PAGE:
became engaged in the mining business. [Footnote 4
Having taken Pewee's property, the United
States became liable under the Constitution to pay just
compensation. Ordinarily, fair compensation for a temporary
possession of a business enterprise is the reasonable value of the
property's use. See Kimball Laundry Co. v. United States,
338 U. S. 1
United States v. General Motors Co., 323 U.
. But, in the present case, there is no need to
consider the difficult problems inherent in fixing the value of the
use of a going concern, because Pewee neither claimed such
compensation nor proved the amount. It proceeded on the ground that
the Fifth Amendment requires the United States to bear operating
losses incurred during the period the Government operates private
property in the name of the public without the owner's consent. We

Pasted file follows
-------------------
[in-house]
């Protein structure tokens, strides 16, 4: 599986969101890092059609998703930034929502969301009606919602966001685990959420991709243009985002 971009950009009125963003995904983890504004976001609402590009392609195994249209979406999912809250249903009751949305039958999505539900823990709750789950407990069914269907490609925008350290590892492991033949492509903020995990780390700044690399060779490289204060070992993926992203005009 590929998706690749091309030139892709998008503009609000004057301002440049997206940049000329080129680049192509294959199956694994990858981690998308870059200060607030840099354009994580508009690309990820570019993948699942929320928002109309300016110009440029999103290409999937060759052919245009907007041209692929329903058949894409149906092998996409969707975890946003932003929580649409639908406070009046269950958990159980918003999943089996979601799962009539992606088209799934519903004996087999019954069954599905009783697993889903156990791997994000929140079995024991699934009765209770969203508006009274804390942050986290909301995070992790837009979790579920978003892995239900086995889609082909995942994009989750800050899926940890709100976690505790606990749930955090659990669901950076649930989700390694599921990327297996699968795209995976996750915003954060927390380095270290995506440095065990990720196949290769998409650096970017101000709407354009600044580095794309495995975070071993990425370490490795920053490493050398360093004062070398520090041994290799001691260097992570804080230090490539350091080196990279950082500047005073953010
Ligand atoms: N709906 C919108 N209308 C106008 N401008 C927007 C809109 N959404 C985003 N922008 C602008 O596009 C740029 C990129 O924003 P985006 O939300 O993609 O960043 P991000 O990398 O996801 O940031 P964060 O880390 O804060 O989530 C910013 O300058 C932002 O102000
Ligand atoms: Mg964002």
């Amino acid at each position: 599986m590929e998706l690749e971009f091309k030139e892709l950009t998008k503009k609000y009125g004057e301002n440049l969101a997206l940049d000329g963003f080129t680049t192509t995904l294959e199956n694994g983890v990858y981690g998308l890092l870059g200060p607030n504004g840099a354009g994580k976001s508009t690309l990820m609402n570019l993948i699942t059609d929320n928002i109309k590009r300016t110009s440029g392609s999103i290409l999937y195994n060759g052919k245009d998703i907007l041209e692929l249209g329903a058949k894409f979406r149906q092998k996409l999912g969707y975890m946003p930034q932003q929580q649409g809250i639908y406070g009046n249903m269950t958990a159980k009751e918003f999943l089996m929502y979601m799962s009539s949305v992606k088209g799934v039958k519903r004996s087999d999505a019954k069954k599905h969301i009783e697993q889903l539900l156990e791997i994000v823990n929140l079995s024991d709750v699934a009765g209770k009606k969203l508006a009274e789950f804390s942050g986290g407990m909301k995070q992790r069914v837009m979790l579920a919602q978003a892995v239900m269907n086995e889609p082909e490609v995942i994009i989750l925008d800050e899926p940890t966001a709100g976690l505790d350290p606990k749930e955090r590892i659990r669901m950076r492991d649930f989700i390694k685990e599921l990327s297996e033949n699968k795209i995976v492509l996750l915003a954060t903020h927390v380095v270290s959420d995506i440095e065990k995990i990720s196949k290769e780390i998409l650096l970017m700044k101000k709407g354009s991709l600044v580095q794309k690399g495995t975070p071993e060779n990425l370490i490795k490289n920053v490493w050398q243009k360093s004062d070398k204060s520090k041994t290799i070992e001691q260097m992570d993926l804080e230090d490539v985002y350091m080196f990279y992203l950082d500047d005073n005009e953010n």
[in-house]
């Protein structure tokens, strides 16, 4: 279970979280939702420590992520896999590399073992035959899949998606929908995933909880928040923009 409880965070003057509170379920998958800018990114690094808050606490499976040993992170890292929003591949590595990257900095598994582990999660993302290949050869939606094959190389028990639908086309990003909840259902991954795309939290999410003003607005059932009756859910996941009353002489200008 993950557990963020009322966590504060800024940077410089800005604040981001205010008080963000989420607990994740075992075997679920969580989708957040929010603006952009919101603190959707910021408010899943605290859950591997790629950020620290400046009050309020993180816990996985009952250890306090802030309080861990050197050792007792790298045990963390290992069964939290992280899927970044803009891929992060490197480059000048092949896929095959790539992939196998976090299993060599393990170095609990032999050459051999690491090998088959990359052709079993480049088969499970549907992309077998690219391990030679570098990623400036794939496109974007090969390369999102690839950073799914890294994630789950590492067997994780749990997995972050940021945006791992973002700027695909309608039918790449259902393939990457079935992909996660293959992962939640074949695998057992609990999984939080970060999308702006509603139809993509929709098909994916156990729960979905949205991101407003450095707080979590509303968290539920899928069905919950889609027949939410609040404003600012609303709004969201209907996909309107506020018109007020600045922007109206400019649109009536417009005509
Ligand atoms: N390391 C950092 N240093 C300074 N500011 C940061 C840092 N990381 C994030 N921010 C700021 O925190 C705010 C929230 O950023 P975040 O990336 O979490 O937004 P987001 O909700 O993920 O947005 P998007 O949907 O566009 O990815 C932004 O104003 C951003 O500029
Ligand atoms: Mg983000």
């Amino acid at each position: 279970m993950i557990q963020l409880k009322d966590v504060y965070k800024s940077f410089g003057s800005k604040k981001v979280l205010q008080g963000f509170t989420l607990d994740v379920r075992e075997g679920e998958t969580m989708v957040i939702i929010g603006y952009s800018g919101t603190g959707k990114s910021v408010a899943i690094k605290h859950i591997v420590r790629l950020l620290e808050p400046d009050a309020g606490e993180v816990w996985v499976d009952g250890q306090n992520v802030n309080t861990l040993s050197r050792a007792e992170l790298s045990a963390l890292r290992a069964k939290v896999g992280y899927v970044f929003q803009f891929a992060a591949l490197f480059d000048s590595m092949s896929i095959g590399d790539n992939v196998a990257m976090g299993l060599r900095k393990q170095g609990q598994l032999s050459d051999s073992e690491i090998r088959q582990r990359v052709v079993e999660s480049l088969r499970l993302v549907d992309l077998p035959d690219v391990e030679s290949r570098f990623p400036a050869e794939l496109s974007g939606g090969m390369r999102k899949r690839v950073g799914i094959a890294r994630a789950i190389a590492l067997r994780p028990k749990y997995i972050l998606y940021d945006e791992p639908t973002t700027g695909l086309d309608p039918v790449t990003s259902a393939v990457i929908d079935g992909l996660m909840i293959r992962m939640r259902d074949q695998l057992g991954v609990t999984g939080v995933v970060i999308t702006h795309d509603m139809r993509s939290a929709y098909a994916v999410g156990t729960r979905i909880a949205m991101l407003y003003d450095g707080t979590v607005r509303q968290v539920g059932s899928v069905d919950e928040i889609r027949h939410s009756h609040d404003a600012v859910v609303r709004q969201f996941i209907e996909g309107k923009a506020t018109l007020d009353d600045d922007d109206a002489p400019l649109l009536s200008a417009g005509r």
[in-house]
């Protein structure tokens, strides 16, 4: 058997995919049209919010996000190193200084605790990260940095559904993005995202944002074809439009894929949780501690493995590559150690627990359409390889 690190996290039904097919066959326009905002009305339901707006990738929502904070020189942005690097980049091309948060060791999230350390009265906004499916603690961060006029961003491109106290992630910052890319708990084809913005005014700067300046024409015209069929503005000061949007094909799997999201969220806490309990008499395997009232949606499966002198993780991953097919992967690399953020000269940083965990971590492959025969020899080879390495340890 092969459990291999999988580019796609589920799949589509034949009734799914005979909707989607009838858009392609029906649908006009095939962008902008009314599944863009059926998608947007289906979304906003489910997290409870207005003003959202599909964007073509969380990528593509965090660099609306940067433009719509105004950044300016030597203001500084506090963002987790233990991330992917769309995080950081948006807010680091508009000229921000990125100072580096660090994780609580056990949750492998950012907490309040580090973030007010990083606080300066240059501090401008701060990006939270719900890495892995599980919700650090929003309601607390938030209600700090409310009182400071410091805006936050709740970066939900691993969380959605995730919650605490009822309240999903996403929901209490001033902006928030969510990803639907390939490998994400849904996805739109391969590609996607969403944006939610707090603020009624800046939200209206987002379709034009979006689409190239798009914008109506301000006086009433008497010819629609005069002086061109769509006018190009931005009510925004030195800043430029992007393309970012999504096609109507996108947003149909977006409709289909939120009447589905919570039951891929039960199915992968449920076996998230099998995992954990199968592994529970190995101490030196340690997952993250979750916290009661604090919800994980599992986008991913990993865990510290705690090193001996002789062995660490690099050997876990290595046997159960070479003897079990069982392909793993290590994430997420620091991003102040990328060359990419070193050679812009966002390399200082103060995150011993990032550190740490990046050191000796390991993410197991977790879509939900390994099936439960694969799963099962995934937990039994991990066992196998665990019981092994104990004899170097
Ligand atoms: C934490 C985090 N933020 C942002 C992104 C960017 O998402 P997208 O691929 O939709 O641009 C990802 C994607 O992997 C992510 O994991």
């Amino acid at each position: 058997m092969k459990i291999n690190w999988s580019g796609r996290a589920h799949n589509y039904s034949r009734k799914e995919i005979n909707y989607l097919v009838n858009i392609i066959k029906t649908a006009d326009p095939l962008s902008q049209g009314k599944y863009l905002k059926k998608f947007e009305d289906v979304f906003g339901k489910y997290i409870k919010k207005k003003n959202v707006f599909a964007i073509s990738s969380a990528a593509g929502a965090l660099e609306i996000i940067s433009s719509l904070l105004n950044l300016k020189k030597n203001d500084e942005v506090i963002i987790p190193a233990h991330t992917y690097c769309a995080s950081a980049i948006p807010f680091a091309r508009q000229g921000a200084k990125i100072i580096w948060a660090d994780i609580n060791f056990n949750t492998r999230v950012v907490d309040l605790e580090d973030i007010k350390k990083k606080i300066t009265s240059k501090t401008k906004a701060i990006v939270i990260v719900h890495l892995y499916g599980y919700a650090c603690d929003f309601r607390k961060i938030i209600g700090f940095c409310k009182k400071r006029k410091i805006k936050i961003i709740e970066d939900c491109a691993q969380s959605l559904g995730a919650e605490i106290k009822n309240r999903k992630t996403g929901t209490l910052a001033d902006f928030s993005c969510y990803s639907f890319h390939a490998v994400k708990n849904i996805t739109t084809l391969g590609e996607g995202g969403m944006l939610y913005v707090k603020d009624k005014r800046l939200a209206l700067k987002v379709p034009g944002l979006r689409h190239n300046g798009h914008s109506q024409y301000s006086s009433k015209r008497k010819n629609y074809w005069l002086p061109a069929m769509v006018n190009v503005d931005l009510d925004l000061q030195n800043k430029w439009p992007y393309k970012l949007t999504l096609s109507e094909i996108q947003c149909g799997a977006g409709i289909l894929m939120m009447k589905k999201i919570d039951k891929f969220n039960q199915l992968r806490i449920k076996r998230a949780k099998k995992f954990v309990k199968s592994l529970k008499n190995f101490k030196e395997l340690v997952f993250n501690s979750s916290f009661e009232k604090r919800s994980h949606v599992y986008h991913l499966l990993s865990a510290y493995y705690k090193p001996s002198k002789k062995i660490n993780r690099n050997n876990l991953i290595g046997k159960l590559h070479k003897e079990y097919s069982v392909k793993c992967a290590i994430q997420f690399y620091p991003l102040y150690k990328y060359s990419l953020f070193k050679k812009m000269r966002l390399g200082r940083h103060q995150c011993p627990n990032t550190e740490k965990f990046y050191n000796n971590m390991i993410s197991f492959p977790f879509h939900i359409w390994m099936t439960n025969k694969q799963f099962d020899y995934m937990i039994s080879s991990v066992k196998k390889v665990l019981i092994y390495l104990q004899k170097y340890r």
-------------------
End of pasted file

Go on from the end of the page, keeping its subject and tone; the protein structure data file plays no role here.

believe that this contention expresses a correct general principle,
which, under the circumstances of this case, supports the judgment
Like any private person or corporation, the United States
normally is entitled to the profits from, and must bear the losses
of, business operations which it conducts. When a private business
is possessed and operated for public use, no reason appears to
justify imposition of
Page 341 U. S. 118
losses sustained on the person from whom the property was
seized. This is conceptually distinct from the Government's
obligation to pay fair compensation for property taken, although,
in cases raising the issue, the Government's profit and loss
experience may well be one factor involved in computing reasonable
compensation for a temporary taking. Of course, there might be an